In the past 18 months of pandemic living, many hours that might otherwise have been spent at live shows have gone instead to revisiting the home archives, culling through piles of CDs and LPs, magazines and videos to simply entertain and also to “prune the bonsai” that is my collection of 40+ some years (others might call it Swedish Death Cleaning).
One of the revelations this pursuit has brought me is just how fickle the music business is, not just for a scribe like me, who no longer makes a living in music journalism, but for those on the actual front lines – writing, playing, putting their souls out there for consumption by an ADHD public. So many of those who enjoy cover stories and exclamation points (Hot New Name!) one day are reduced to tiny print and question marks (Who is That?) soon after.
So when I share a reference to Mavis Staples as “one of America’s national musical treasures,” you best believe that I believe the lady has earned it. Among my family’s other isolation activities, we watched Questlove’s terrific “Summer of Soul” documentary. There was 18 y.o. Mavis, alongside her Staples Singers family, belting out gospel-inspired, soulful tunes with an emphasis on social justice. And in the over half-century since, Mavis Staples has only grown more soulful and socially relevant, still adding her literal voice to just causes while expanding her repertoire in collaborations with Jeff Tweedy, Norah Jones, Run The Jewels, and many more.
When a publicist asked if I’d like to cover the great lady’s concert appearance at a benefit for JusticeAid2021 (more on that later), you bet I jumped. Which meant hubby and I had our first DC concert date night in nearly two years to visit the beautifully restored Lincoln Theatre. After some initial panic (darling forgot his proof-of-vaccination card and had to scramble to find an adequate substitute on his cell phone), we settled into the well-buffered seating (the worthy show was far from sold-out) for a night that lived up to our own high expectations.
The good/great news is that Mavis Staples’s soulful growl is as strong as ever, as is her indomitable spirit, even when singing songs of overcoming hardship, like “Change,” or “Why Am I Treated So Bad?” (announced with some memories of Staples’ association with Martin Luther King). Her cover choices ran from Funkadelic’s “Can You Get To That” to Buffalo Springfield’s “For What It’s Worth,” and a transcendent “Slippery People,” which had much of the crowd up from their seats to enjoy the infectious groove, propelled by a trio of players and two singers who provided a bedrock of masterful R&B. Guitarist Rick Holmstrom was particularly impressive on a few solos, and his playful interactions with Staples appeared rooted in a long and fruitful affiliation.
And now for the bad news. Staples coughed frequently between songs and downed at least three servings of something (hot tea?) delivered to the stage by a concerned aide. An exhilarating mid-set version of “Respect Yourself” ended surprisingly quickly which, in these distressed days, was particularly unsettling. Staples joked about looking for a “doctor in the house” and reassured the audience that she was simply fighting a cold, so I will take her at her word, while still asking the gods of all that is holy to protect this living legend. As I mentioned up top, such icons are truly few. By the evening’s finale, a rousing, no holds-barred, call-and-response singalong of “I’ll Take You There,” we felt a little less worried.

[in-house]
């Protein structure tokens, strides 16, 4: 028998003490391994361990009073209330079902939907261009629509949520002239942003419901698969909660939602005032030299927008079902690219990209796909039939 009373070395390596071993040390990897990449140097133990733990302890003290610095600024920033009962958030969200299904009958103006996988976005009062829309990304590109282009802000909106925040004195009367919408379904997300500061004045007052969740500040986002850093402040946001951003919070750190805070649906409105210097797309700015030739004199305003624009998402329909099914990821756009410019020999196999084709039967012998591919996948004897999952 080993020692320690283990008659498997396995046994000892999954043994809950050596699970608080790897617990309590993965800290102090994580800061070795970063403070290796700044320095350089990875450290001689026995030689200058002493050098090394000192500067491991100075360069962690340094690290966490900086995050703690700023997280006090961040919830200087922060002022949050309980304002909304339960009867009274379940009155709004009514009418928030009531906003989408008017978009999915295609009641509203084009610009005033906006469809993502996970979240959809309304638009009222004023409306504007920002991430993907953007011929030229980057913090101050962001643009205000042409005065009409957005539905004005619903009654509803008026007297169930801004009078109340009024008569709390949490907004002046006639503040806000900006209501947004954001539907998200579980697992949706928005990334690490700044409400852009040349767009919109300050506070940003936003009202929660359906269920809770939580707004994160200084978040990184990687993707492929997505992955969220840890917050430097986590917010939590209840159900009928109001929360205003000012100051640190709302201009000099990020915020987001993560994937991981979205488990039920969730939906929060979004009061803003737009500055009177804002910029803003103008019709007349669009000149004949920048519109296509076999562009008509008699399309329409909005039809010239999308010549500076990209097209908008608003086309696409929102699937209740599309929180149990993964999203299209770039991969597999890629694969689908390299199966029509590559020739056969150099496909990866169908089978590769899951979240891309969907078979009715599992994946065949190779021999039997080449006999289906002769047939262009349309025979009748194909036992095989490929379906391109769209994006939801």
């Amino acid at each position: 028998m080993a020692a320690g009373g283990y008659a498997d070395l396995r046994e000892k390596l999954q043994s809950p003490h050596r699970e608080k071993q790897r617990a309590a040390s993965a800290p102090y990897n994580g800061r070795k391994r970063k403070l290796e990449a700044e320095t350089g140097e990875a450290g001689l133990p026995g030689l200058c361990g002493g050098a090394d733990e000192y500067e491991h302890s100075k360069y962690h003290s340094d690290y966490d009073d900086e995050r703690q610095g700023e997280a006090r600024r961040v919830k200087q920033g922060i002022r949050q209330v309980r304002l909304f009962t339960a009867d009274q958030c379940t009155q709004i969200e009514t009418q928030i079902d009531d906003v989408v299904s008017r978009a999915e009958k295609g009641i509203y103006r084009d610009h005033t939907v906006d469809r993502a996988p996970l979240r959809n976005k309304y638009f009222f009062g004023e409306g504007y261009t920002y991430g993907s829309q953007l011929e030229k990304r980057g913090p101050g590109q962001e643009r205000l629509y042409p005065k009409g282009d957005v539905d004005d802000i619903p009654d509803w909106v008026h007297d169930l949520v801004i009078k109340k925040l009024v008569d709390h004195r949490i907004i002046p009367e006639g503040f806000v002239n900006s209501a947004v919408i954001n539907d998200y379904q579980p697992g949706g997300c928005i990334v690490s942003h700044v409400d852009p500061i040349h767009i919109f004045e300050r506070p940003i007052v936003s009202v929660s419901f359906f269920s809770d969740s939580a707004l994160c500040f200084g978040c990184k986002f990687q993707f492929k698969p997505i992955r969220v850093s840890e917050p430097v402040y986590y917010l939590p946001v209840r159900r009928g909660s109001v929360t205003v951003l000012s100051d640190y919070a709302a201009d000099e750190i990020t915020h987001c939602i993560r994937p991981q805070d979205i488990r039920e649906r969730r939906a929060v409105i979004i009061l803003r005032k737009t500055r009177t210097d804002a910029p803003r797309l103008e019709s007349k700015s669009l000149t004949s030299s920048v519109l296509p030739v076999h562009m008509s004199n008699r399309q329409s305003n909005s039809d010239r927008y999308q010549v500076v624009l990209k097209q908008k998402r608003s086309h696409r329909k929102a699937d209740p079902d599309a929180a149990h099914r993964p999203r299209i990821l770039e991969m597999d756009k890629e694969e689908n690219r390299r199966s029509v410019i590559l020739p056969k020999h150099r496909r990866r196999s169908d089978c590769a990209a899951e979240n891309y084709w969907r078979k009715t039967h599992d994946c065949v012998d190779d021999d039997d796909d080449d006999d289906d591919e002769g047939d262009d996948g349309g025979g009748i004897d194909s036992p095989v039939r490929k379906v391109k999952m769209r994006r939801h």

Opening the show was singer/songwriter/mandolin player Amy Helm and, if the name seems familiar, it’s because her dad, Levon, was the much-loved drummer and often singer of Americana legends The Band. Amy was born in 1970, (the same year Stage Fright arrived) and she grew up in the Woodstock, N.Y. home that had its own recording studio, known as The Barn.
Amy started singing as a teen, and was a full-on professional in her 20s, playing in various groups (the folkish Ollabelle was one) and on her dad’s post-Band solo albums (her contributions to Dirt Farmer earned her a 2007 Grammy for Best Traditional Folk Album). As befits a musician who grew up among some of the best players of the times, Amy had a crackerjack four-piece band playing with her, providing a solid foundation for each tune, lovely harmonies, and the occasional sparkling solo.
Helm spoke of her father lovingly before a cover of Bruce Springsteen’s “Atlantic City,” explaining that it was one of the songs she’d perform with him during the ongoing series of “Midnight Ramble” concerts he held at the Barn and on tour. The poignant “Cotton and the Cane,” a co-write with Mary Gauthier, from Amy’s third album, What the Flood Leaves Behind,” released earlier this year, was introduced with a sobering tone, since it addresses the dark side of the unconventional, highly creative environment that was her youth – watching talented, troubled people struggle with addiction.
Still, the majority of Helm’s set was upbeat, as she gushed her joy in sharing a bill with Staples, a woman who’s clearly an influence, alongside Aretha, Laura Nyro, Joni Mitchell and Helm’s own mom Libby Titus, a highly regarded performer, whose other romantic/musical partners included Dr. John and Steely Dan’s Donald Fagen. Helm’s heritage is strong, and she’s serving it well.
A side note: My pal and former editor, Jeff Tamarkin, wrote a great article for Relix.com about Amy Helm (cribbed from for this story!) so check it out.
And while you’re clicking, check out more about Justice Aid2021, for whom the show was organized. This year, following the murder of George Floyd, the DC-based group is focusing on” police accountability and community empowerment by reimagining public safety.” The Neighborhood Defender Service’s Police Accountability/Community Empowerment (PACE) Program will receive 100% of proceeds from the concert. And donations are welcome anytime.